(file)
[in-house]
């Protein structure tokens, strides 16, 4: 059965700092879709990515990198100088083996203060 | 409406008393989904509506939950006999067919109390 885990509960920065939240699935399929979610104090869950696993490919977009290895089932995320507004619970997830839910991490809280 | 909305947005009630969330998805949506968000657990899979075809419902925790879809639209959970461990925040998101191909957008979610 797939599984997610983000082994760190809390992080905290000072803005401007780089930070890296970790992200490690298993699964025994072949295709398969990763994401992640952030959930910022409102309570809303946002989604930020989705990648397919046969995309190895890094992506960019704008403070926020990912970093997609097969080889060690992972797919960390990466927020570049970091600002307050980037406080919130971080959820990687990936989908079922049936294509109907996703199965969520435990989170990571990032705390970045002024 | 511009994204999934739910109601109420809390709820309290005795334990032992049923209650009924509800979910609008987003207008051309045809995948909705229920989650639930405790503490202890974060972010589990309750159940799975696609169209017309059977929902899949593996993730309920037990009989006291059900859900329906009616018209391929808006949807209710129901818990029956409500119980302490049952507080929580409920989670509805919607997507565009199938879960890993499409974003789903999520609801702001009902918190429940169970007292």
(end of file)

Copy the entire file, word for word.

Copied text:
[in-house]
């Protein structure tokens, strides 16, 4: 059965700092879709990515990198100088083996203060 | 409406008393989904509506939950006999067919109390 885990509960920065939240699935399929979610104090869950696993490919977009290895089932995320507004619970997830839910991490809280 | 909305947005009630969330998805949506968000657990899979075809419902925790879809639209959970461990925040998101191909957008979610 797939599984997610983000082994760190809390992080905290000072803005401007780089930070890296970790992200490690298993699964025994072949295709398969990763994401992640952030959930910022409102309570809303946002989604930020989705990648397919046969995309190895890094992506960019704008403070926020990912970093997609097969080889060690992972797919960390990466927020570049970091600002307050980037406080919130971080959820990687990936989908079922049936294509109907996703199965969520435990989170990571990032705390970045002024 | 511009994204999934739910109601109420809390709820309290005795334990032992049923209650009924509800979910609008987003207008051309045809995948909705229920989650639930405790503490202890974060972010589990309750159940799975696609169209017309059977929902899949593996993730309920037990009989006291059900859900329906009616018209391929808006949807209710129901818990029956409500119980302490049952507080929580409920989670509805919607997507565009199938879960890993499409974003789903999520609801702001009902918190429940169970007292």